Ram Promaster Forum banner

81 - 99 of 99 Posts

·
Registered
Joined
·
85 Posts
Discussion Starter #82
If ac is window unit it must tilt down to work properly......before tearing things apart raise front end up .....
Thank you for the idea. I will try it. However, as far as I remember from a year ago, I think I tried AC (it was working) when it was already installed in its frame.
 

·
Registered
Joined
·
85 Posts
Discussion Starter #83 (Edited)
Garage: bikes and storage.

N.B. The way to insert images has changed and the old way to insert images as links seems does not exist. I could not figure out yet how to do it properly, so first 10 images show up, to see others, you need to click on link.

We have two bicycles (regular mountain and electric fat tire) and inflatable drop stitch kayak, which we want to carry in our trips. With the bed in the middle position, the van has the garage with the ample space, which should be enough for those items. The question was how to put bikes in the garage, safely attach them and have the room for kayak or other stuff.

First idea was to build a sliding tray with holders for bikes using the heavy duty long cabinet slides, like I have seen in many conversions. However, entertaining for a while this version I realized that there are issues with the idea:
  • the e-bike is heavy (60lbs) and it is not easy to raise it up and put on the tray;
  • the heavy duty long (50") slides are quite expensive;
  • the tray and slides will have some thickness (at least 2-3") which will reduce the useful height of the garage.
Experimenting with putting ebike in the van, I figured out that it is quite easy to raise the rear wheel on the floor and then just to roll thebike inside the van. I decided to use this method and made two very simple holders for the front fork by using pair of quick release skewers ($7 at Amazon, short for the mountain bike and long for the ebike, which has quite wider fork):
57971


57972


57973


Since the ebike's disk break mechanism was extending quit out from the fork, I also made a rectangular hole in the black plastic panel and insulation of the door to hide it. In winter, I do not use bikes, so it will be filled with small block of rigid foam insulation.

57974


The pictures below show bikes before and after loading in the van. The front wheel of course has to be removed and be tied to the bike by bungee cord.

57975


57976


57977




57978


57979


57980


This arrangement happened to be easy to use and quite space efficient, leaving plenty of room in the middle between bikes and on the left and right banks for additional stuff like for example boxes:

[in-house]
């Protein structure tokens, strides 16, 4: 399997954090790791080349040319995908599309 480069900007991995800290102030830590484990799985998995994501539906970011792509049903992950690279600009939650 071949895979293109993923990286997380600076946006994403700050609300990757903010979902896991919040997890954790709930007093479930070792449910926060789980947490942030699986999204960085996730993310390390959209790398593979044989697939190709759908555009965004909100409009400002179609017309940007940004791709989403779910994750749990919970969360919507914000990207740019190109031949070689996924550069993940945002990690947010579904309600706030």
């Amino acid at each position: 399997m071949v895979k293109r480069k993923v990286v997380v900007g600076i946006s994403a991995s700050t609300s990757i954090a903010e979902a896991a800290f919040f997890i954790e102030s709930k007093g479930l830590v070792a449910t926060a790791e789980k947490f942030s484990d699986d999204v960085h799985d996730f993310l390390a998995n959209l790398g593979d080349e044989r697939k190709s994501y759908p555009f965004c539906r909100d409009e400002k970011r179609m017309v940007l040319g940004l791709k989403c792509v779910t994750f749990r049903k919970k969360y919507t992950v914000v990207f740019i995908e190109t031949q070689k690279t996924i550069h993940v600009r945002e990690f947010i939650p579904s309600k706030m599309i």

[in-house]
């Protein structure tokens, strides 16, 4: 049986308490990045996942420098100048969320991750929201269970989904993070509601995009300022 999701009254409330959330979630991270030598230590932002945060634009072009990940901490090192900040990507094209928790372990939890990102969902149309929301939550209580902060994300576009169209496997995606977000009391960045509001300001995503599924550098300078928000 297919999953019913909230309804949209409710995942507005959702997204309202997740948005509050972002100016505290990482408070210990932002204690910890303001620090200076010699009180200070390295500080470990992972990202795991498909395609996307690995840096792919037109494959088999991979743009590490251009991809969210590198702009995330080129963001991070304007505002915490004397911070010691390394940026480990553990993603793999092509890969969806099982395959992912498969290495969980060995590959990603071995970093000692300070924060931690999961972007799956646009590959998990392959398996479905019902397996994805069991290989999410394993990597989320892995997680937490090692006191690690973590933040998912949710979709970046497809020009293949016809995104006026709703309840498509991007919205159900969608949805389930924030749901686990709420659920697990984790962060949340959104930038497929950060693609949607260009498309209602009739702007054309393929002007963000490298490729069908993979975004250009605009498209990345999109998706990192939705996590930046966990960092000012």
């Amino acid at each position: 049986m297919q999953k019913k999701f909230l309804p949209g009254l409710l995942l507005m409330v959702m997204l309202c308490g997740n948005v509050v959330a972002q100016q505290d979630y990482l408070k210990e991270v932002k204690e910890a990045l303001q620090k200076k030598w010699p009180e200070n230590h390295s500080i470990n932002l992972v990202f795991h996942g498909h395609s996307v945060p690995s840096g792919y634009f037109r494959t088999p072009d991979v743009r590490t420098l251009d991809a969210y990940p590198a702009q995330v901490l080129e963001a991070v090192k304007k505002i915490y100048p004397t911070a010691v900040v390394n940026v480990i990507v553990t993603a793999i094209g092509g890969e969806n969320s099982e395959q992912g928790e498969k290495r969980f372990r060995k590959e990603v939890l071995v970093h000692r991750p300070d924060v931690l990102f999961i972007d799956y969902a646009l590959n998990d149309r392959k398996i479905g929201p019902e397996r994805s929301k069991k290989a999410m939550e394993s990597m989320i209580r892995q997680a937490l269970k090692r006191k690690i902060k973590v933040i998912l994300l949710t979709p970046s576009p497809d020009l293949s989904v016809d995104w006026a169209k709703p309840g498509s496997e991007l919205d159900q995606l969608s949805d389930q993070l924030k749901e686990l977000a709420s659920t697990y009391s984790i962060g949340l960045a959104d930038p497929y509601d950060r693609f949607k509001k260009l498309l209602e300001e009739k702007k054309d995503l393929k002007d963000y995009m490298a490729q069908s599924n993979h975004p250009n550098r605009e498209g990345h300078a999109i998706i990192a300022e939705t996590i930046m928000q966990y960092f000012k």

That was proved in the first trip to Ontario, Canada that we made with full load: two bikes, kayak in the bag, two paddles, three camping chairs, a tent, 25 gal of water, full fridge, 25lbs of tools (just in case something goes wrong) and all other trip items.







Of course, with the bed so high we needed a ladder to get into:

 

·
Registered
Joined
·
85 Posts
Discussion Starter #85
Unfortunately no. AC unit definetely is not working. Will be shopping and trying to find exactly the same - not easy since this model is not in production any more.
 

·
Registered
Joined
·
85 Posts
Discussion Starter #86
Winter Van Living - Window Insulation

Our van has windows all around (we put four CRLs). We like the streamlined exterior look of it and airy feel inside. However, for winter ski trips this many windows brings serious issues: cold and a lot of condensation. Below is how I deal with this, maybe the approach could be useful for others.

For the cabin windows, I bought thermal screens from leisurelines.net (INTERNAL CAB THERMAL SCREEN DUCATO 250-BOXER-RELAY inc NEW ). They work, but not as good as I expected. Not easy to attach the suction cups in cold and they tend to fall off. Nevertheless, the condensation significantly reduced. I also use them in summer.

For all other windows, I bought 1” R5 rigid foam insulation and cut it in pieces to snug fit every window to achieve the hold without the fasteners. Then I glued the black floor underlayment to the window side:
60861


To the van interior side I glued the vinyl material (similar to wallpaper) that was used earlier for ceiling and bath:
60862